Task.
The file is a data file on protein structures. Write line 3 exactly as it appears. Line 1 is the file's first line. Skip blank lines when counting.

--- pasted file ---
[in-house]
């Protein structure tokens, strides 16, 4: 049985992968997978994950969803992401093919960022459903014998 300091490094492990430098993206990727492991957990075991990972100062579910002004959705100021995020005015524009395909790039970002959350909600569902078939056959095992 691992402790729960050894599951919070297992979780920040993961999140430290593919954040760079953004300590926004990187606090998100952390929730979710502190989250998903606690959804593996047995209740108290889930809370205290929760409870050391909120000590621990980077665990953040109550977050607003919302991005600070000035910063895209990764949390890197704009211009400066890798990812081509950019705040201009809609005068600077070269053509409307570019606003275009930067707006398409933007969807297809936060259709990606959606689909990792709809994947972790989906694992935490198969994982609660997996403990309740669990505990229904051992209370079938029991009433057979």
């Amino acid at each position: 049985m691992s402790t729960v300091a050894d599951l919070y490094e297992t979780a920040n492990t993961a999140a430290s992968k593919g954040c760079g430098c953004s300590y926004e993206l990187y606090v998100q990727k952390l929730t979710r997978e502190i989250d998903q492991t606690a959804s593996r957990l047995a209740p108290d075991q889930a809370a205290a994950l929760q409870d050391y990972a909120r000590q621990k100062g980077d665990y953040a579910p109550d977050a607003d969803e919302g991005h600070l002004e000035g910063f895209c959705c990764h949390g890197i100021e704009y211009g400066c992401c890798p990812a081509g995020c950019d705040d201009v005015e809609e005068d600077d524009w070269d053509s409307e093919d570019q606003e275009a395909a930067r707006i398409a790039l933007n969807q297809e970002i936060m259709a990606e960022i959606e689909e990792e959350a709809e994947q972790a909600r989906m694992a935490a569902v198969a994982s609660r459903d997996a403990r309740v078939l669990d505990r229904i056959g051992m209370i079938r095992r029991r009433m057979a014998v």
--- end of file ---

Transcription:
């Amino acid at each position: 049985m691992s402790t729960v300091a050894d599951l919070y490094e297992t979780a920040n492990t993961a999140a430290s992968k593919g954040c760079g430098c953004s300590y926004e993206l990187y606090v998100q990727k952390l929730t979710r997978e502190i989250d998903q492991t606690a959804s593996r957990l047995a209740p108290d075991q889930a809370a205290a994950l929760q409870d050391y990972a909120r000590q621990k100062g980077d665990y953040a579910p109550d977050a607003d969803e919302g991005h600070l002004e000035g910063f895209c959705c990764h949390g890197i100021e704009y211009g400066c992401c890798p990812a081509g995020c950019d705040d201009v005015e809609e005068d600077d524009w070269d053509s409307e093919d570019q606003e275009a395909a930067r707006i398409a790039l933007n969807q297809e970002i936060m259709a990606e960022i959606e689909e990792e959350a709809e994947q972790a909600r989906m694992a935490a569902v198969a994982s609660r459903d997996a403990r309740v078939l669990d505990r229904i056959g051992m209370i079938r095992r029991r009433m057979a014998v």